Lejeune Marine welcomes daughter from halfway around world
Posted January 23, 2011 1:13 p.m. EST
Updated January 23, 2011 1:15 p.m. EST
Camp Lejeune, N.C. — “Push, baby. Push. You are doing great, sweetie. You’re almost done. Push. Push – just a couple more. You are doing great, Jana, almost there. There you go. Good job, baby. You did great … Yeah, she does have a good set of lungs.”
Hands shaking and clutching a phone, Lance Cpl. Brandon Walker welcomed his daughter Shylee from halfway around the world in the Arabian Sea at 3:42 p.m. Thursday.
“Compared to what it used to be like with letters, Marines didn’t find out that they were parents for weeks,” said Jana Walker, the day after, in a phone interview. “I think it was really awesome that he was at least allowed to be there over the phone.”
This is not the first time the mortarman with Weapons Company, Battalion Landing Team 3/8, 26th Marine Expeditionary Unit, based at Camp Lejeune, missed the birth of his child. Walker became a first-time father while serving in Afghanistan on April 9, 2009.
“One of my buddies came up and told me the first sergeant was looking for me. I was like, ‘Oh, what did I do?’” said Walker, a Lawrenceville, Ga., native. “He had gotten word from the family readiness officer that my wife was in labor, and I was allowed to use the satellite phone to call her.
“I was talking to her when they decided to give her an epidural, so I told her I would call back in 30 minutes. Unfortunately, 20 minutes later, we were in River City,” where communication was restricted for safety and security reasons," he said.
Walker was able to use the phone five hours later to learn that he had a son, Bradly.
Bradly was three months old when Walker returned from deployment.
This time, it took a few calls, but eventually Walker timed it just right.
The first time he called nothing was happening. The second time, Jana’s mom, Kalan Myers, answered the phone. Jana was sleeping. He called back two hours later, just in time to catch Jana getting an epidural. He called 30 minutes later but she was out of it, so he said he would call back in half an hour.
“I called back 30 minutes later, and she was in the middle of pushing,” said Walker, who was thankful he could use the phone so much.
Myers put the phone on speaker for her daughter.
“I think I was able to distract her a little bit,” said Walker, who calmly coached his wife through the last five minutes of 13 hours of labor.
His wife didn’t exactly agree.
“No, not really,” said Jana about her husband’s voice being a distraction. “I was in a lot of pain and focused and just really ready to get it done.
“I am really glad he got to experience something, though. Something is better than nothing, and I am just happy he could hear his daughter being born.”
Walker explained that his wife comes from a long line of tough individuals.
“I lucked out,” said Walker, who is serving with Combat Cargo aboard USS Kearsarge. “I married a Navy SEAL’s daughter. She has a lot of strong will behind her.”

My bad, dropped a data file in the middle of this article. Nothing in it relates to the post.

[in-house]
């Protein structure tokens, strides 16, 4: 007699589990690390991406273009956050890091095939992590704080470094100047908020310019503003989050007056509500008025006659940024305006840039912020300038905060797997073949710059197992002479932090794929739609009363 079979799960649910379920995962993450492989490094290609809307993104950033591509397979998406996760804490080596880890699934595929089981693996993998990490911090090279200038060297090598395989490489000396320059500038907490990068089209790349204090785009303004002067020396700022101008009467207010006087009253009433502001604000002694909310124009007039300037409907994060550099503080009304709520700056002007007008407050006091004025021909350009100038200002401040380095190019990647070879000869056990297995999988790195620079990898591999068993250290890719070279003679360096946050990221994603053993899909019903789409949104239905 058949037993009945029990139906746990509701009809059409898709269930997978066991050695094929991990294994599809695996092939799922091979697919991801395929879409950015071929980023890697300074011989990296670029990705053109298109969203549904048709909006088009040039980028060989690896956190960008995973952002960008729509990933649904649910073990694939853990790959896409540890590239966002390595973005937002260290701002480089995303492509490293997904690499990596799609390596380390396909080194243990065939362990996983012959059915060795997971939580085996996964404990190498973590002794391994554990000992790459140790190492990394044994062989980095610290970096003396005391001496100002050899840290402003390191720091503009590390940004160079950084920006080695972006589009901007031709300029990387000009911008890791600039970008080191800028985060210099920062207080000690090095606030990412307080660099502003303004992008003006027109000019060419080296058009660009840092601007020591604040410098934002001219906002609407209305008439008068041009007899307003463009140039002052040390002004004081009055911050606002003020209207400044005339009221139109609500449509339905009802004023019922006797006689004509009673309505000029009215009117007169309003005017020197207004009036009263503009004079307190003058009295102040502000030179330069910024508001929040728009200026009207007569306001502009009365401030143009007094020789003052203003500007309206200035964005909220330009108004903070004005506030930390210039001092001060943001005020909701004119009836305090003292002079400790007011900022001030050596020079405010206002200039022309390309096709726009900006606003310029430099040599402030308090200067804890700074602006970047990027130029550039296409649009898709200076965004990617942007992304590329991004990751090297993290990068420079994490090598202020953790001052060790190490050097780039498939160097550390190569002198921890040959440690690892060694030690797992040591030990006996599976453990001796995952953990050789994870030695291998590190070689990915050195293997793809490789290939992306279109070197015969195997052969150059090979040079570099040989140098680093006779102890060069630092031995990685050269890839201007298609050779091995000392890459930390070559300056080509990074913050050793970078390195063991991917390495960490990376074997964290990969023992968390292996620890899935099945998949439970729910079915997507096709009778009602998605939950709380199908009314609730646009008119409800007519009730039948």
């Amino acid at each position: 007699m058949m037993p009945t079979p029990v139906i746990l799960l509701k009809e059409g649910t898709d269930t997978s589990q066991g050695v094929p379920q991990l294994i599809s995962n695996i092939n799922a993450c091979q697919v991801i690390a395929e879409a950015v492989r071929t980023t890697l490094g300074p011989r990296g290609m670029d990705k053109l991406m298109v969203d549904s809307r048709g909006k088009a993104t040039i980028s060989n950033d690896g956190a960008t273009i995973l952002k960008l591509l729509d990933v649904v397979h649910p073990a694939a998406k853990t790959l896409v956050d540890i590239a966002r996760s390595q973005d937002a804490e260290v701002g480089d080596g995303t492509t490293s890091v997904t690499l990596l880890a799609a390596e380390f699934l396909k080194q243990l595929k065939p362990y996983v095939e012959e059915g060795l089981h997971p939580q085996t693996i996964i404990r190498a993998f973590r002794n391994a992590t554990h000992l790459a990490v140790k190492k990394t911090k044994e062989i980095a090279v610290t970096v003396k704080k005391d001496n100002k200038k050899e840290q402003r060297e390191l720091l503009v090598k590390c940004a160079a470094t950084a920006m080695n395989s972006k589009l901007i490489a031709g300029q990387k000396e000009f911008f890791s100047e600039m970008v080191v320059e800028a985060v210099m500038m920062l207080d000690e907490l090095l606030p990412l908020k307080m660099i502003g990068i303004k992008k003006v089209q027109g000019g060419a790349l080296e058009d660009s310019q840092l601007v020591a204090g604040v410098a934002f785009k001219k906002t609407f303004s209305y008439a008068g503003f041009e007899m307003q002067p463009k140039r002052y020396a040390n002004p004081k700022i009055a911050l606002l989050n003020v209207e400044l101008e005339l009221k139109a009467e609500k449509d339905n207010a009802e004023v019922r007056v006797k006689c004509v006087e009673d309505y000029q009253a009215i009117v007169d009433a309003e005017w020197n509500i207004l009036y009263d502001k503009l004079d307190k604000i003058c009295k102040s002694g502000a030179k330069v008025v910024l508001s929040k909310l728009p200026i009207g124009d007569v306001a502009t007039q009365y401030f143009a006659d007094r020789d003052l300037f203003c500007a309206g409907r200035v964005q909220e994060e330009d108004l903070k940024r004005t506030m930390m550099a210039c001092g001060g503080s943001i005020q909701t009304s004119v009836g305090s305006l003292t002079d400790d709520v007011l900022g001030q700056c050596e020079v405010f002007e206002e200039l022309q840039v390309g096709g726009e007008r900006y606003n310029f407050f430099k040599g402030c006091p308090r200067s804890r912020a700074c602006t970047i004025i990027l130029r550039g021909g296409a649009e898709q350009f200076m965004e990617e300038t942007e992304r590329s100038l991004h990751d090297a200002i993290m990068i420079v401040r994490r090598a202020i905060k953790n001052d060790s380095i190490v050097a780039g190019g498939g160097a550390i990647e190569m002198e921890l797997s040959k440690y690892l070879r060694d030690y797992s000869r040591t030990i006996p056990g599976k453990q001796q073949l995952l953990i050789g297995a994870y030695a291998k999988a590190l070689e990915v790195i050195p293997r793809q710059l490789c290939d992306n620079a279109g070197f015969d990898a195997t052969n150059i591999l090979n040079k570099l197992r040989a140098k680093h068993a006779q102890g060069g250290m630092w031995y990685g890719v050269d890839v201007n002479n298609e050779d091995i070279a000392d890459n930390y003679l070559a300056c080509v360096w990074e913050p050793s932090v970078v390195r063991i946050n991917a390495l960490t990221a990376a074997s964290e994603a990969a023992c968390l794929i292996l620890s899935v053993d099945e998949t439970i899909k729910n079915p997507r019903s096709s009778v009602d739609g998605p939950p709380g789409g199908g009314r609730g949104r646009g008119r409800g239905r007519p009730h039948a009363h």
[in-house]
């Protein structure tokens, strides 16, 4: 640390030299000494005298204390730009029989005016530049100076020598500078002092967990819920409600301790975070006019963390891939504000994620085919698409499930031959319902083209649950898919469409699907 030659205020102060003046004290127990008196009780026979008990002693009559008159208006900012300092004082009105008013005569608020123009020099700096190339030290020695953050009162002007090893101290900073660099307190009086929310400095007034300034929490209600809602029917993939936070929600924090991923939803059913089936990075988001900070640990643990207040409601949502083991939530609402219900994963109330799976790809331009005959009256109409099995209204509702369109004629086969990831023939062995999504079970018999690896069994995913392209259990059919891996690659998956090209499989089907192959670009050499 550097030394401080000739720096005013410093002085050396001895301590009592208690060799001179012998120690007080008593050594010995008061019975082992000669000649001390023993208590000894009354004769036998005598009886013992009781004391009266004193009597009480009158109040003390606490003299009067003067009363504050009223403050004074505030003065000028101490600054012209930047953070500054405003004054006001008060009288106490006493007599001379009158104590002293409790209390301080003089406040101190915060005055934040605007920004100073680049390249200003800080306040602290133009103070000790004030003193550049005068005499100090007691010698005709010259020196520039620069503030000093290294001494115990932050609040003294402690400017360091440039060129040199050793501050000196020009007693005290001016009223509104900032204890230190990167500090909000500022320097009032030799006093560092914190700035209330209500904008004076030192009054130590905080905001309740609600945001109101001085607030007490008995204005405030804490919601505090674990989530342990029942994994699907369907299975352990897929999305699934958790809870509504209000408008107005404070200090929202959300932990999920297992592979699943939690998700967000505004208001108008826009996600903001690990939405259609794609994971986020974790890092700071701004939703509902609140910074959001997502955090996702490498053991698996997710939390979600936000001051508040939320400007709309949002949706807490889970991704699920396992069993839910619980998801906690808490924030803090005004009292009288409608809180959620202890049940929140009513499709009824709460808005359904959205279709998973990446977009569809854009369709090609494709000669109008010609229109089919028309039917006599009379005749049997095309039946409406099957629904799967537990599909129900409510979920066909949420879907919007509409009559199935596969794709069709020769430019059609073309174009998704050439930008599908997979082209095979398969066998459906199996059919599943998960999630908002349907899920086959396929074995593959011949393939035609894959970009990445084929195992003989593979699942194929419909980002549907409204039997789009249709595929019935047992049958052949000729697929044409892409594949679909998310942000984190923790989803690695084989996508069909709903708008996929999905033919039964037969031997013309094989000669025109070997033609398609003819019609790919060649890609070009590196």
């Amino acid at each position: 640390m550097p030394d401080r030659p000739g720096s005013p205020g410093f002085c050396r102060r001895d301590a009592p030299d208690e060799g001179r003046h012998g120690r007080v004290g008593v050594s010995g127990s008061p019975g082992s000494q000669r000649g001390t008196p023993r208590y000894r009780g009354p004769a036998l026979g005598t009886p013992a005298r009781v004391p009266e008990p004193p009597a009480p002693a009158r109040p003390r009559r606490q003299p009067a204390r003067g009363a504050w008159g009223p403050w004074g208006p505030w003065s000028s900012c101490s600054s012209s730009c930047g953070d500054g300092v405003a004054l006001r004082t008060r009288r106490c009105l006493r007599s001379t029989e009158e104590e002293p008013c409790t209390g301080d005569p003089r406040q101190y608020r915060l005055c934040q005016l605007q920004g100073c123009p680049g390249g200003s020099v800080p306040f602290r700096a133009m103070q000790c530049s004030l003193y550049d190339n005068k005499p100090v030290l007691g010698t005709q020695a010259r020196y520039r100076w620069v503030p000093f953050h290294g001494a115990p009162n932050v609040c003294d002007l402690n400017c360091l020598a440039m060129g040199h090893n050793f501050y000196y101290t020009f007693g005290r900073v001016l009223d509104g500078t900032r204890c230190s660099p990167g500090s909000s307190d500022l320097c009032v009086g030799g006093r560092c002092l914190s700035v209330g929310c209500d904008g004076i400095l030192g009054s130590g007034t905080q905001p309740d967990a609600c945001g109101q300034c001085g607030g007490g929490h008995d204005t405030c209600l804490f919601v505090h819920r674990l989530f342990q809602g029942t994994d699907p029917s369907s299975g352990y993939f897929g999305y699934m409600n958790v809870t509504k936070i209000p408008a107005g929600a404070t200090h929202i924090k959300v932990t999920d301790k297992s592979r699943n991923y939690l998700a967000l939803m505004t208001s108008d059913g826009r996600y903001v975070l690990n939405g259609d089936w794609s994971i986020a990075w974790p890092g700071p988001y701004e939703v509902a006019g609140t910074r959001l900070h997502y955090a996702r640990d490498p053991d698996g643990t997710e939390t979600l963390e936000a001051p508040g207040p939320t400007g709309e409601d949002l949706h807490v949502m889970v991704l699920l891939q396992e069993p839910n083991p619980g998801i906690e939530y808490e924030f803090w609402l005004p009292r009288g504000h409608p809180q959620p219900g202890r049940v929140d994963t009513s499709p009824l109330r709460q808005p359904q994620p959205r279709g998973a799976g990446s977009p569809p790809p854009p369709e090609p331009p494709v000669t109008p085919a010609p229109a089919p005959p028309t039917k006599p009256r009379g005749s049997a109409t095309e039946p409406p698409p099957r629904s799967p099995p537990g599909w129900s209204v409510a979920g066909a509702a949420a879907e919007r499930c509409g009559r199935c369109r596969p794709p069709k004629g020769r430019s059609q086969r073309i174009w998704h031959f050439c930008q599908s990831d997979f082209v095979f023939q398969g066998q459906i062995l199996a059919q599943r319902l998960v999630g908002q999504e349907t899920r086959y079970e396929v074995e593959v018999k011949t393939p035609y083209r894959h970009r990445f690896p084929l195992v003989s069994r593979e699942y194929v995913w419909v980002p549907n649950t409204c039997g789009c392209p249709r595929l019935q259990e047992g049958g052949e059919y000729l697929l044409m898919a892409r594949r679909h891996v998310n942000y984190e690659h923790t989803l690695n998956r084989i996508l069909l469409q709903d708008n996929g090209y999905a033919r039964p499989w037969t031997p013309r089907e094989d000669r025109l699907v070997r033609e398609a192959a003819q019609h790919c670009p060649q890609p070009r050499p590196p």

Iron will isn’t the only thing behind Jana. A strong mother is there, too.
Struggling with her own battle against cancer, Myers has taken care of her pregnant daughter and grandson since Walker’s deployment began in August.
“I got it from her,” said Jana, also from Lawrenceville, about her mother’s tenacity. “She pretty much raised three daughters on her own.”
She explained, “She has been a huge help. I thank her so much, because I haven’t been the easiest person to deal with.”
Myers explained that she was just glad she could be there for her daughter.
“It was an exciting, bonding experience,” said Myers, who was Jana’s support through both births. “It was sad because we wanted Brandon there, but (I) loved being there for her.
“At least, he got to hear her cry for the first time. Some sailors and military men don’t get to hear that.”
Myers explained that the hospital staff also thought it was special, as they walked in to hear Walker talking to his wife.
“It was perfect,” Myers said. “You couldn’t get any better, besides him being here.
“My daughter is very strong, and I couldn’t ask for a better man for her. He is her world, and she is his. He is a great husband and father.”
Walker and Jana have done a lot to keep him involved as much as possible. When registering for baby items, Jana e-mailed Walker so that he could agree or disagree with the picks.
“I would call her as often as possible too. Especially after doctor visits to see how they went,” he said.
Walker also explained that prior to deployment, he was able to meet the delivery doctor, which also helped ease some of the stress.
“(The doctor) actually asked me if he could do an episiotomy,” he said. “It was just awesome that I could talk to her before, during and afterward. I could tell her how proud I am of her and that she did a good job.”
Jana explained how she feels about being a Marine wife.
“You kinda sign up for this when you get married or are even dating a military person,” she said. “But for someone you love, you take what you can get, and eventually they will come home, and you can start your lives over again.
“You don’t choose who you fall in love with. It just happens.”
When asked if he will be deployed for the next birth, Walker said with a smile, “Maybe. Really, I would like to be there for the whole thing next time – although I am not sure I would know what to do.”
Mother and baby are doing well and waiting for Walker to return home.
(Story courtesy of Staff Sgt. Danielle M. Bacon, 26th Marine Expeditionary Unit)